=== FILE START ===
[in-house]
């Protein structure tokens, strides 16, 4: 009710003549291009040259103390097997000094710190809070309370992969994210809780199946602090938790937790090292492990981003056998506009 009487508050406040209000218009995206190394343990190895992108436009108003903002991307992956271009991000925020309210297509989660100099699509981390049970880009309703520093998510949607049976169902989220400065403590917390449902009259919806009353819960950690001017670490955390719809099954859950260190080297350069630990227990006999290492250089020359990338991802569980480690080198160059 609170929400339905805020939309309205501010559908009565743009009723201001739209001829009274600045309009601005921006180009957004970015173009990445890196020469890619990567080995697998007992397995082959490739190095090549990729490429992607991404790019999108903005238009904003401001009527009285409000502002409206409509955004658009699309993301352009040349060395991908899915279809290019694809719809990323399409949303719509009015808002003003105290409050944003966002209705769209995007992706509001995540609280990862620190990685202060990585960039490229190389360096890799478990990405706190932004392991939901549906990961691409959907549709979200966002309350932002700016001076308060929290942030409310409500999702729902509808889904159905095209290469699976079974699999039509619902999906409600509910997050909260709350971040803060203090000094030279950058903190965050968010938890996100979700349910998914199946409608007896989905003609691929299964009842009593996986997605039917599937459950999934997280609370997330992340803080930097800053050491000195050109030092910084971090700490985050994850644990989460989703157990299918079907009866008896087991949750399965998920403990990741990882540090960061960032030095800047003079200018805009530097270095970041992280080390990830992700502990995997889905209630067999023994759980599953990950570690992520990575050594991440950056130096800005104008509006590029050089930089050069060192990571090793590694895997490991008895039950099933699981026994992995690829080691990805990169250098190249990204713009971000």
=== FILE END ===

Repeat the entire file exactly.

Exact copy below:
[in-house]
């Protein structure tokens, strides 16, 4: 009710003549291009040259103390097997000094710190809070309370992969994210809780199946602090938790937790090292492990981003056998506009 009487508050406040209000218009995206190394343990190895992108436009108003903002991307992956271009991000925020309210297509989660100099699509981390049970880009309703520093998510949607049976169902989220400065403590917390449902009259919806009353819960950690001017670490955390719809099954859950260190080297350069630990227990006999290492250089020359990338991802569980480690080198160059 609170929400339905805020939309309205501010559908009565743009009723201001739209001829009274600045309009601005921006180009957004970015173009990445890196020469890619990567080995697998007992397995082959490739190095090549990729490429992607991404790019999108903005238009904003401001009527009285409000502002409206409509955004658009699309993301352009040349060395991908899915279809290019694809719809990323399409949303719509009015808002003003105290409050944003966002209705769209995007992706509001995540609280990862620190990685202060990585960039490229190389360096890799478990990405706190932004392991939901549906990961691409959907549709979200966002309350932002700016001076308060929290942030409310409500999702729902509808889904159905095209290469699976079974699999039509619902999906409600509910997050909260709350971040803060203090000094030279950058903190965050968010938890996100979700349910998914199946409608007896989905003609691929299964009842009593996986997605039917599937459950999934997280609370997330992340803080930097800053050491000195050109030092910084971090700490985050994850644990989460989703157990299918079907009866008896087991949750399965998920403990990741990882540090960061960032030095800047003079200018805009530097270095970041992280080390990830992700502990995997889905209630067999023994759980599953990950570690992520990575050594991440950056130096800005104008509006590029050089930089050069060192990571090793590694895997490991008895039950099933699981026994992995690829080691990805990169250098190249990204713009971000």